Labour manifesto unveiled: what are the party's key promises?

Ed Miliband at the Road to Copenhagen launch

Labour's manifesto is 86 pages long so here's some of the key pledges the party has made. A link to the full copy is also included.

The manifesto starts with a white blank page with the words written in Labour red:

“Britain only succeeds when working people succeed. This is a plan to reward hard work, share prosperity and build a better Britain. “

Economic credibility is one of the main issues Labour has tried to address with the manifesto. Their first page talks about a Budget Responsibility Lock, saying that “Every policy in this manifesto is paid for. Not one commitment requires additional borrowing.”

An economy for working people (p27)

As already known the party has promise to reinstate the 50p top rate of tax and balance the books by the end of the next parliament by cutting the deficit each year. As mentioned they have said that all changes will require no extra borrowing. They have also pledged to keep “the most competitive corporate tax rates in the G7”. Furthermore, they have also promised an £8 per hour minimum wage by October 2019.

Europe and World (p81)

Labour promises an in/out EU referendum if new powers are to be transferred to Brussels and that Britain should lead and reform the union. On defence the party has pledged to hold a “Strategic Defence and Security Review” within a year of the new government.

SEE ALSO: Signs that Labour are losing the battle in Scotland

Power to the people (p69)

Labour has pledged to introduce votes for 16-17 year olds by May 2016 and set up a “people-led Constitutional Convention” due to the changing pace of devolution. They have also promised to replace the unelected House Of Lords with an elected Senate of Regions and Nations. Furthermore, for England they have promised to introduce an English Devolution Act to transfer “£30 billion of funding to city and county regions”, along with new powers. They have also pledged to keep to their promise of more powers for Scotland and Wales.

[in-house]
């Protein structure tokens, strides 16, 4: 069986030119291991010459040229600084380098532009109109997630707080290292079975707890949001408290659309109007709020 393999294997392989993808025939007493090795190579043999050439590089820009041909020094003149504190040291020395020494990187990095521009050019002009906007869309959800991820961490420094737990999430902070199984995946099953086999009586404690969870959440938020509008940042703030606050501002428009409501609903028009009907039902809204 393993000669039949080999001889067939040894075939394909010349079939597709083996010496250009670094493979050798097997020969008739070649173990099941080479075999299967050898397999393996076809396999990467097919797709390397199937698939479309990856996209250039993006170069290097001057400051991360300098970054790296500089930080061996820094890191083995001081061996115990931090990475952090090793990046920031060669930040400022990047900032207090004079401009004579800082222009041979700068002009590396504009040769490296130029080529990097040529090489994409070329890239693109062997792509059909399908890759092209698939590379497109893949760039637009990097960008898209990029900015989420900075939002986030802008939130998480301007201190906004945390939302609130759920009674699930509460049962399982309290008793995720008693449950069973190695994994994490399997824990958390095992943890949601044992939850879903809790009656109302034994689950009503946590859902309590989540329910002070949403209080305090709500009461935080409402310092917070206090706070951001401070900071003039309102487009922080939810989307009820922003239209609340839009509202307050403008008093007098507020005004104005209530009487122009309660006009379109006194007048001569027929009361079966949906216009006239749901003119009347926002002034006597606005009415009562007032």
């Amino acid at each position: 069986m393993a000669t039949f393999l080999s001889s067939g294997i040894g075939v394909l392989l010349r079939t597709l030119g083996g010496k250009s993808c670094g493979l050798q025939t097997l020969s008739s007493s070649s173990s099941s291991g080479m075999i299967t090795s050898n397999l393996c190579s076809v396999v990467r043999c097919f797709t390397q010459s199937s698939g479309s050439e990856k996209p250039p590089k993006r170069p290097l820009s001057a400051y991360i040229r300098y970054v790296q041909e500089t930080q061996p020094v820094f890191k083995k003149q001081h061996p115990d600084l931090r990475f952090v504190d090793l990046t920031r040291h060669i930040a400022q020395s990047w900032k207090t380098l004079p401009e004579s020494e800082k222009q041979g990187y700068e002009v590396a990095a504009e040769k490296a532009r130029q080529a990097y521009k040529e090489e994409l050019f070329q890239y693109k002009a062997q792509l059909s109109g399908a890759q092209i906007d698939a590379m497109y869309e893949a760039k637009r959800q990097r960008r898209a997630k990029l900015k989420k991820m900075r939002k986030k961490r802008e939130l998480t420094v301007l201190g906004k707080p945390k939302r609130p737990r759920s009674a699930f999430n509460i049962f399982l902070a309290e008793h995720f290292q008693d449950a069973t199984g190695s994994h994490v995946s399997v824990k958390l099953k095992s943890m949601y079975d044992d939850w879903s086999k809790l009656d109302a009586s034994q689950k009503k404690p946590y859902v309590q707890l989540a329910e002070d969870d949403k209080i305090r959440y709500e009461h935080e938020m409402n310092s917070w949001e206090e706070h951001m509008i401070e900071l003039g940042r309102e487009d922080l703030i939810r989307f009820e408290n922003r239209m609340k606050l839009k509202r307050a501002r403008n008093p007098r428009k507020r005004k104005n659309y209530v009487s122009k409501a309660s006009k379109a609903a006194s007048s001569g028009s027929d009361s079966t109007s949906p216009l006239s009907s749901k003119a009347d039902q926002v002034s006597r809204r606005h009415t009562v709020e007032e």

SEE ALSO: Poll suggests public back Labour's taxation policies

Education and health (p40)

The party has promised to make mental health a priority and “invest £2.5 billion more that the Conservatives to recruit 8,000 more GPs, 20,000 more nurses and 3,000 more midwives”. They have also pledged to cap class sizes for five-seven year olds and make sure everyone studies Maths and English up to the age of 18.

They will also scrap the coalition's Health and Social Care Act.

Families and Communities (p58)

As already known, Labour have pledged to abolish the bedroom tax and have 200,000 new homes built by the end of the decade. One big pledge is to have a Bankers Bonus Tax to pay for a “compulsory jobs guarantee”. This will mean that every young person unemployed for over a year will get a guaranteed job. If they refuse this job then benefits will be cut.

The party have also promised to stop migrants from claiming benefits until they have lived in the UK for at least two years.

Time for change (p83)

The final chapter highlights that every pledge is fully costed and that in this election the country faces a choice and that Labour will create a country where “everyone plays by the same rules, including those at the top”.

The manifesto ends with this phrase:

“That's what this manifesto offers. It is the kind of country we know we have it in ourselves to be. Let's build it together.”

See the full manifesto here.


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